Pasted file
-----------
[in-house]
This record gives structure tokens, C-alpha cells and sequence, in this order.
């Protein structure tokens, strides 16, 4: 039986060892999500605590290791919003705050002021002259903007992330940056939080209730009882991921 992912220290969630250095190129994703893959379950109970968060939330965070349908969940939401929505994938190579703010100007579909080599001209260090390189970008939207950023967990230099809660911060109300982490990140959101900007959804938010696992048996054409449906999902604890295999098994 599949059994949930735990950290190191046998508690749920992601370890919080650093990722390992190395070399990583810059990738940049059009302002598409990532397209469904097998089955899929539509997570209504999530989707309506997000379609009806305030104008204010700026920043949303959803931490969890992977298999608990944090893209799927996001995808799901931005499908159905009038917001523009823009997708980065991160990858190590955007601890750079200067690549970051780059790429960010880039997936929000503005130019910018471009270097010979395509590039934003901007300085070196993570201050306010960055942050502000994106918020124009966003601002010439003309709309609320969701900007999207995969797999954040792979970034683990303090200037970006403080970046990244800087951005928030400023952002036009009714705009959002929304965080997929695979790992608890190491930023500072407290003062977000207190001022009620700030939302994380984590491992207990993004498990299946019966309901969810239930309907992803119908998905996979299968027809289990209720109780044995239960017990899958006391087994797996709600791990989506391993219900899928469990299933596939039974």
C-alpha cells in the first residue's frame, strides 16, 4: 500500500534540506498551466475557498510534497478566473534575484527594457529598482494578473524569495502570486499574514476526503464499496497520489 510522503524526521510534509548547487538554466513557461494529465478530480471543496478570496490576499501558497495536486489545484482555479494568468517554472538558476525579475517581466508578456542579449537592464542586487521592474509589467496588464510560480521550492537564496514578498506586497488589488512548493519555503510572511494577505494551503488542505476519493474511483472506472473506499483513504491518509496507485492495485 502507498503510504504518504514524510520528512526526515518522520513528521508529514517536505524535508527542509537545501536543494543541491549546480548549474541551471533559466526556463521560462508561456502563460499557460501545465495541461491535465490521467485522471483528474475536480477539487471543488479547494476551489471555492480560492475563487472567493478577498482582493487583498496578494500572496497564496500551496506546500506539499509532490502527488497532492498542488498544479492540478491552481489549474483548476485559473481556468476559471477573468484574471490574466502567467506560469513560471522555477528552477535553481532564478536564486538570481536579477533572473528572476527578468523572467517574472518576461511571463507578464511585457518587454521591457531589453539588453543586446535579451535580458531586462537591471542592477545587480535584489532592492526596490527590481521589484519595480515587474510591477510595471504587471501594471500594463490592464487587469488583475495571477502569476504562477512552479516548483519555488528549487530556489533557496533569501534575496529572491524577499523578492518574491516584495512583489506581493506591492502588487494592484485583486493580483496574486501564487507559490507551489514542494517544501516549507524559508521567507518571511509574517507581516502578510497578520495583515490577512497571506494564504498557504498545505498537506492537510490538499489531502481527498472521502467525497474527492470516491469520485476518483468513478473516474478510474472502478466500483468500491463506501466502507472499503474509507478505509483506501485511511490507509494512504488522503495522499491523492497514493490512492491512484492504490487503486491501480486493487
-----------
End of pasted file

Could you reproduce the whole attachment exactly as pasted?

[in-house]
This record gives structure tokens, C-alpha cells and sequence, in this order.
């Protein structure tokens, strides 16, 4: 039986060892999500605590290791919003705050002021002259903007992330940056939080209730009882991921 992912220290969630250095190129994703893959379950109970968060939330965070349908969940939401929505994938190579703010100007579909080599001209260090390189970008939207950023967990230099809660911060109300982490990140959101900007959804938010696992048996054409449906999902604890295999098994 599949059994949930735990950290190191046998508690749920992601370890919080650093990722390992190395070399990583810059990738940049059009302002598409990532397209469904097998089955899929539509997570209504999530989707309506997000379609009806305030104008204010700026920043949303959803931490969890992977298999608990944090893209799927996001995808799901931005499908159905009038917001523009823009997708980065991160990858190590955007601890750079200067690549970051780059790429960010880039997936929000503005130019910018471009270097010979395509590039934003901007300085070196993570201050306010960055942050502000994106918020124009966003601002010439003309709309609320969701900007999207995969797999954040792979970034683990303090200037970006403080970046990244800087951005928030400023952002036009009714705009959002929304965080997929695979790992608890190491930023500072407290003062977000207190001022009620700030939302994380984590491992207990993004498990299946019966309901969810239930309907992803119908998905996979299968027809289990209720109780044995239960017990899958006391087994797996709600791990989506391993219900899928469990299933596939039974």
C-alpha cells in the first residue's frame, strides 16, 4: 500500500534540506498551466475557498510534497478566473534575484527594457529598482494578473524569495502570486499574514476526503464499496497520489 510522503524526521510534509548547487538554466513557461494529465478530480471543496478570496490576499501558497495536486489545484482555479494568468517554472538558476525579475517581466508578456542579449537592464542586487521592474509589467496588464510560480521550492537564496514578498506586497488589488512548493519555503510572511494577505494551503488542505476519493474511483472506472473506499483513504491518509496507485492495485 502507498503510504504518504514524510520528512526526515518522520513528521508529514517536505524535508527542509537545501536543494543541491549546480548549474541551471533559466526556463521560462508561456502563460499557460501545465495541461491535465490521467485522471483528474475536480477539487471543488479547494476551489471555492480560492475563487472567493478577498482582493487583498496578494500572496497564496500551496506546500506539499509532490502527488497532492498542488498544479492540478491552481489549474483548476485559473481556468476559471477573468484574471490574466502567467506560469513560471522555477528552477535553481532564478536564486538570481536579477533572473528572476527578468523572467517574472518576461511571463507578464511585457518587454521591457531589453539588453543586446535579451535580458531586462537591471542592477545587480535584489532592492526596490527590481521589484519595480515587474510591477510595471504587471501594471500594463490592464487587469488583475495571477502569476504562477512552479516548483519555488528549487530556489533557496533569501534575496529572491524577499523578492518574491516584495512583489506581493506591492502588487494592484485583486493580483496574486501564487507559490507551489514542494517544501516549507524559508521567507518571511509574517507581516502578510497578520495583515490577512497571506494564504498557504498545505498537506492537510490538499489531502481527498472521502467525497474527492470516491469520485476518483468513478473516474478510474472502478466500483468500491463506501466502507472499503474509507478505509483506501485511511490507509494512504488522503495522499491523492497514493490512492491512484492504490487503486491501480486493487